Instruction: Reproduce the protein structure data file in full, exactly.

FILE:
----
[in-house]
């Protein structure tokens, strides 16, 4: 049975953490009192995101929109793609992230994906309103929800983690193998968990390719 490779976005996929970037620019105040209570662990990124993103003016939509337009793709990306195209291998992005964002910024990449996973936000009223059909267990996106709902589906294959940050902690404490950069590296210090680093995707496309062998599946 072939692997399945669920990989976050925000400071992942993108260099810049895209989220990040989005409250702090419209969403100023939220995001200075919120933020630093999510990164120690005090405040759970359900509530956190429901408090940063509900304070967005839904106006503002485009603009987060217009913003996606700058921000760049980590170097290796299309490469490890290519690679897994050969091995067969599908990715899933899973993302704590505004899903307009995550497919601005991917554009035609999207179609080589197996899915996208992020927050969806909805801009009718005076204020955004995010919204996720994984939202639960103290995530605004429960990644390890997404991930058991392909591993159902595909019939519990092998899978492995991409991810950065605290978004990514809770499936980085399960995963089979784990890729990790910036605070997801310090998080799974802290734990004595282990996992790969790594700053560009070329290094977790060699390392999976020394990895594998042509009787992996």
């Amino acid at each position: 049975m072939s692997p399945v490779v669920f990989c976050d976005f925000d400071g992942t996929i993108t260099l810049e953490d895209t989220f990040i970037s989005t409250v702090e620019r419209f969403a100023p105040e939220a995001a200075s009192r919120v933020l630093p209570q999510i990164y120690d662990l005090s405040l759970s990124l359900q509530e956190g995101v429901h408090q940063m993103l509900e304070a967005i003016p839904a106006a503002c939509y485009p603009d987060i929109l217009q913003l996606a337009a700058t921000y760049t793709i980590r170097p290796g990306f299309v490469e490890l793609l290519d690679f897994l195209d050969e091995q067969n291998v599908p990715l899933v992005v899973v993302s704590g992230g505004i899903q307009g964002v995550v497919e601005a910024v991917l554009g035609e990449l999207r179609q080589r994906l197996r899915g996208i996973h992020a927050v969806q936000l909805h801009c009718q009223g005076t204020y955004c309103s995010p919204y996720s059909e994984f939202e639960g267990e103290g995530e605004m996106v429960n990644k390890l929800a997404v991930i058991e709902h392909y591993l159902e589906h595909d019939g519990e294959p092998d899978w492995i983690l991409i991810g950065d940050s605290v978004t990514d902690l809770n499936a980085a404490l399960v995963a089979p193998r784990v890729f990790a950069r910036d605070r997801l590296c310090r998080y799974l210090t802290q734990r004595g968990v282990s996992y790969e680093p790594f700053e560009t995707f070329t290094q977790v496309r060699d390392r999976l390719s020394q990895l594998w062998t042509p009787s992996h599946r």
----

[in-house]
């Protein structure tokens, strides 16, 4: 049975953490009192995101929109793609992230994906309103929800983690193998968990390719 490779976005996929970037620019105040209570662990990124993103003016939509337009793709990306195209291998992005964002910024990449996973936000009223059909267990996106709902589906294959940050902690404490950069590296210090680093995707496309062998599946 072939692997399945669920990989976050925000400071992942993108260099810049895209989220990040989005409250702090419209969403100023939220995001200075919120933020630093999510990164120690005090405040759970359900509530956190429901408090940063509900304070967005839904106006503002485009603009987060217009913003996606700058921000760049980590170097290796299309490469490890290519690679897994050969091995067969599908990715899933899973993302704590505004899903307009995550497919601005991917554009035609999207179609080589197996899915996208992020927050969806909805801009009718005076204020955004995010919204996720994984939202639960103290995530605004429960990644390890997404991930058991392909591993159902595909019939519990092998899978492995991409991810950065605290978004990514809770499936980085399960995963089979784990890729990790910036605070997801310090998080799974802290734990004595282990996992790969790594700053560009070329290094977790060699390392999976020394990895594998042509009787992996």
């Amino acid at each position: 049975m072939s692997p399945v490779v669920f990989c976050d976005f925000d400071g992942t996929i993108t260099l810049e953490d895209t989220f990040i970037s989005t409250v702090e620019r419209f969403a100023p105040e939220a995001a200075s009192r919120v933020l630093p209570q999510i990164y120690d662990l005090s405040l759970s990124l359900q509530e956190g995101v429901h408090q940063m993103l509900e304070a967005i003016p839904a106006a503002c939509y485009p603009d987060i929109l217009q913003l996606a337009a700058t921000y760049t793709i980590r170097p290796g990306f299309v490469e490890l793609l290519d690679f897994l195209d050969e091995q067969n291998v599908p990715l899933v992005v899973v993302s704590g992230g505004i899903q307009g964002v995550v497919e601005a910024v991917l554009g035609e990449l999207r179609q080589r994906l197996r899915g996208i996973h992020a927050v969806q936000l909805h801009c009718q009223g005076t204020y955004c309103s995010p919204y996720s059909e994984f939202e639960g267990e103290g995530e605004m996106v429960n990644k390890l929800a997404v991930i058991e709902h392909y591993l159902e589906h595909d019939g519990e294959p092998d899978w492995i983690l991409i991810g950065d940050s605290v978004t990514d902690l809770n499936a980085a404490l399960v995963a089979p193998r784990v890729f990790a950069r910036d605070r997801l590296c310090r998080y799974l210090t802290q734990r004595g968990v282990s996992y790969e680093p790594f700053e560009t995707f070329t290094q977790v496309r060699d390392r999976l390719s020394q990895l594998w062998t042509p009787s992996h599946r």